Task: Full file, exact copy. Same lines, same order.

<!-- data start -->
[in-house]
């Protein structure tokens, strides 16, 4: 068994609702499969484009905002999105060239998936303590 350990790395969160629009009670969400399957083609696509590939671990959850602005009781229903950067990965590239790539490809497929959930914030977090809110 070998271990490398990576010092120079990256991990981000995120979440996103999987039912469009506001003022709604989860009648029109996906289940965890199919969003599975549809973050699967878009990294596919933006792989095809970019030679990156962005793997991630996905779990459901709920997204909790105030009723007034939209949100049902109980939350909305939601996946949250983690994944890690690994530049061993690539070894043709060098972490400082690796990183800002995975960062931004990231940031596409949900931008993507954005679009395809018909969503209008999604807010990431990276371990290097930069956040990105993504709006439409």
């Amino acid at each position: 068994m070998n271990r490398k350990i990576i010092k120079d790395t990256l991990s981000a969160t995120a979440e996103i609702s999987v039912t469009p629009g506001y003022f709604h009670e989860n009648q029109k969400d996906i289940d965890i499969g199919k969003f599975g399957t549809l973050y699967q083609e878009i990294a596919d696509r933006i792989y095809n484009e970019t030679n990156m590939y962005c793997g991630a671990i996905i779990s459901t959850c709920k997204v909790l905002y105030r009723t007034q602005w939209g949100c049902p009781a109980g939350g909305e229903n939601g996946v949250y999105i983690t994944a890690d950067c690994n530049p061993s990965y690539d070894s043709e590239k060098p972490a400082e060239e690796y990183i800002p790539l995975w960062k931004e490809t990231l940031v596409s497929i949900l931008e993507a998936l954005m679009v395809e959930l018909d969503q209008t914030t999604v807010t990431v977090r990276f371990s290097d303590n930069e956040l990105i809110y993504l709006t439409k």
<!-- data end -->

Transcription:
[in-house]
């Protein structure tokens, strides 16, 4: 068994609702499969484009905002999105060239998936303590 350990790395969160629009009670969400399957083609696509590939671990959850602005009781229903950067990965590239790539490809497929959930914030977090809110 070998271990490398990576010092120079990256991990981000995120979440996103999987039912469009506001003022709604989860009648029109996906289940965890199919969003599975549809973050699967878009990294596919933006792989095809970019030679990156962005793997991630996905779990459901709920997204909790105030009723007034939209949100049902109980939350909305939601996946949250983690994944890690690994530049061993690539070894043709060098972490400082690796990183800002995975960062931004990231940031596409949900931008993507954005679009395809018909969503209008999604807010990431990276371990290097930069956040990105993504709006439409």
């Amino acid at each position: 068994m070998n271990r490398k350990i990576i010092k120079d790395t990256l991990s981000a969160t995120a979440e996103i609702s999987v039912t469009p629009g506001y003022f709604h009670e989860n009648q029109k969400d996906i289940d965890i499969g199919k969003f599975g399957t549809l973050y699967q083609e878009i990294a596919d696509r933006i792989y095809n484009e970019t030679n990156m590939y962005c793997g991630a671990i996905i779990s459901t959850c709920k997204v909790l905002y105030r009723t007034q602005w939209g949100c049902p009781a109980g939350g909305e229903n939601g996946v949250y999105i983690t994944a890690d950067c690994n530049p061993s990965y690539d070894s043709e590239k060098p972490a400082e060239e690796y990183i800002p790539l995975w960062k931004e490809t990231l940031v596409s497929i949900l931008e993507a998936l954005m679009v395809e959930l018909d969503q209008t914030t999604v807010t990431v977090r990276f371990s290097d303590n930069e956040l990105i809110y993504l709006t439409k």